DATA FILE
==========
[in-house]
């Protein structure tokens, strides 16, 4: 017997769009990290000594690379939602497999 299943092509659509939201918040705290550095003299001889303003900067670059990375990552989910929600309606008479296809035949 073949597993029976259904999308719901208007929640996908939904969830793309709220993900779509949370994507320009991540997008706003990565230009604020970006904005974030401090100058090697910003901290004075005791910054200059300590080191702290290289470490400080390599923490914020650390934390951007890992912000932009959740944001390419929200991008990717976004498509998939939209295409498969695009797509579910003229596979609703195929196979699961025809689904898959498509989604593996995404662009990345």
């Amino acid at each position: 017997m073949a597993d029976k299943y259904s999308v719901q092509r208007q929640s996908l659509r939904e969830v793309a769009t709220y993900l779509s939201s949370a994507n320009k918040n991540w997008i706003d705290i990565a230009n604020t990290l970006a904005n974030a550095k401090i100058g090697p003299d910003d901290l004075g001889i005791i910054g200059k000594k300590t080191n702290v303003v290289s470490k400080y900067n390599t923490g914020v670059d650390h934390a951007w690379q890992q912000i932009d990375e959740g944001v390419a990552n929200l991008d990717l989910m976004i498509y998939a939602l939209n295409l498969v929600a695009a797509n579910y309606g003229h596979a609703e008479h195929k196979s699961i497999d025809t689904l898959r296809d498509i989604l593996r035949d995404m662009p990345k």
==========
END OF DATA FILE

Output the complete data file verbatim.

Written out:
[in-house]
């Protein structure tokens, strides 16, 4: 017997769009990290000594690379939602497999 299943092509659509939201918040705290550095003299001889303003900067670059990375990552989910929600309606008479296809035949 073949597993029976259904999308719901208007929640996908939904969830793309709220993900779509949370994507320009991540997008706003990565230009604020970006904005974030401090100058090697910003901290004075005791910054200059300590080191702290290289470490400080390599923490914020650390934390951007890992912000932009959740944001390419929200991008990717976004498509998939939209295409498969695009797509579910003229596979609703195929196979699961025809689904898959498509989604593996995404662009990345």
């Amino acid at each position: 017997m073949a597993d029976k299943y259904s999308v719901q092509r208007q929640s996908l659509r939904e969830v793309a769009t709220y993900l779509s939201s949370a994507n320009k918040n991540w997008i706003d705290i990565a230009n604020t990290l970006a904005n974030a550095k401090i100058g090697p003299d910003d901290l004075g001889i005791i910054g200059k000594k300590t080191n702290v303003v290289s470490k400080y900067n390599t923490g914020v670059d650390h934390a951007w690379q890992q912000i932009d990375e959740g944001v390419a990552n929200l991008d990717l989910m976004i498509y998939a939602l939209n295409l498969v929600a695009a797509n579910y309606g003229h596979a609703e008479h195929k196979s699961i497999d025809t689904l898959r296809d498509i989604l593996r035949d995404m662009p990345k």